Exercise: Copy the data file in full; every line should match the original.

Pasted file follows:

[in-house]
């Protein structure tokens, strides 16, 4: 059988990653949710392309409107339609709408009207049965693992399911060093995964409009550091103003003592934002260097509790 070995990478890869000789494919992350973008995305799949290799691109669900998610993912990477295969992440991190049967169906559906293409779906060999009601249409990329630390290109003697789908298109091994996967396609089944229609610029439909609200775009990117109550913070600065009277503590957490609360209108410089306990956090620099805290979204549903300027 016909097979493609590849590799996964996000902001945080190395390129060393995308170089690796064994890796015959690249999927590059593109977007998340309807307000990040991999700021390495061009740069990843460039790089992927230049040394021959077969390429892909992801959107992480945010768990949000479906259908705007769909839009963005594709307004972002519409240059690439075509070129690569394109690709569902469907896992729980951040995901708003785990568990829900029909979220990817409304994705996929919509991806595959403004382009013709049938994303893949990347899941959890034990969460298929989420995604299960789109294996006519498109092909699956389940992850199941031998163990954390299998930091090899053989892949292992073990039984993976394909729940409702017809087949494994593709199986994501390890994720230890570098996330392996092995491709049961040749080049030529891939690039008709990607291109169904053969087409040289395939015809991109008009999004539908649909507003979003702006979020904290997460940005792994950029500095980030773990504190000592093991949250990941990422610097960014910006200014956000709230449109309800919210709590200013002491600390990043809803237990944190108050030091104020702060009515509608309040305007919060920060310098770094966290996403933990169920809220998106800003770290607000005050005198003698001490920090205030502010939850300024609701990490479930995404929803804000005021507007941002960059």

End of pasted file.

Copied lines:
[in-house]
């Protein structure tokens, strides 16, 4: 059988990653949710392309409107339609709408009207049965693992399911060093995964409009550091103003003592934002260097509790 070995990478890869000789494919992350973008995305799949290799691109669900998610993912990477295969992440991190049967169906559906293409779906060999009601249409990329630390290109003697789908298109091994996967396609089944229609610029439909609200775009990117109550913070600065009277503590957490609360209108410089306990956090620099805290979204549903300027 016909097979493609590849590799996964996000902001945080190395390129060393995308170089690796064994890796015959690249999927590059593109977007998340309807307000990040991999700021390495061009740069990843460039790089992927230049040394021959077969390429892909992801959107992480945010768990949000479906259908705007769909839009963005594709307004972002519409240059690439075509070129690569394109690709569902469907896992729980951040995901708003785990568990829900029909979220990817409304994705996929919509991806595959403004382009013709049938994303893949990347899941959890034990969460298929989420995604299960789109294996006519498109092909699956389940992850199941031998163990954390299998930091090899053989892949292992073990039984993976394909729940409702017809087949494994593709199986994501390890994720230890570098996330392996092995491709049961040749080049030529891939690039008709990607291109169904053969087409040289395939015809991109008009999004539908649909507003979003702006979020904290997460940005792994950029500095980030773990504190000592093991949250990941990422610097960014910006200014956000709230449109309800919210709590200013002491600390990043809803237990944190108050030091104020702060009515509608309040305007919060920060310098770094966290996403933990169920809220998106800003770290607000005050005198003698001490920090205030502010939850300024609701990490479930995404929803804000005021507007941002960059």